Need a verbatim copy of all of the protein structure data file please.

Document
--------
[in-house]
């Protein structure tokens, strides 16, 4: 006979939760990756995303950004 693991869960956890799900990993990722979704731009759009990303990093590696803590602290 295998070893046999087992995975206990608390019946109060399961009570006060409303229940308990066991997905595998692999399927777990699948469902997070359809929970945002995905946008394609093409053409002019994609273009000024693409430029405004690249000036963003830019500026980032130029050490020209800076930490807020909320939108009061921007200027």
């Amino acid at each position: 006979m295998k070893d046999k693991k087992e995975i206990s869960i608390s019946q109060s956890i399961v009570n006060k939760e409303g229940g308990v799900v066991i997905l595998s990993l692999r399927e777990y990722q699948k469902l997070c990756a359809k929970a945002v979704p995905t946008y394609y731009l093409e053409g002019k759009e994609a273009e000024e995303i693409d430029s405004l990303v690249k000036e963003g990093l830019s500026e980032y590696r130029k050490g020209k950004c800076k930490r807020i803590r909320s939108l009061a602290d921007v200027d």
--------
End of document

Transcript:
[in-house]
């Protein structure tokens, strides 16, 4: 006979939760990756995303950004 693991869960956890799900990993990722979704731009759009990303990093590696803590602290 295998070893046999087992995975206990608390019946109060399961009570006060409303229940308990066991997905595998692999399927777990699948469902997070359809929970945002995905946008394609093409053409002019994609273009000024693409430029405004690249000036963003830019500026980032130029050490020209800076930490807020909320939108009061921007200027």
């Amino acid at each position: 006979m295998k070893d046999k693991k087992e995975i206990s869960i608390s019946q109060s956890i399961v009570n006060k939760e409303g229940g308990v799900v066991i997905l595998s990993l692999r399927e777990y990722q699948k469902l997070c990756a359809k929970a945002v979704p995905t946008y394609y731009l093409e053409g002019k759009e994609a273009e000024e995303i693409d430029s405004l990303v690249k000036e963003g990093l830019s500026e980032y590696r130029k050490g020209k950004c800076k930490r807020i803590r909320s939108l009061a602290d921007v200027d």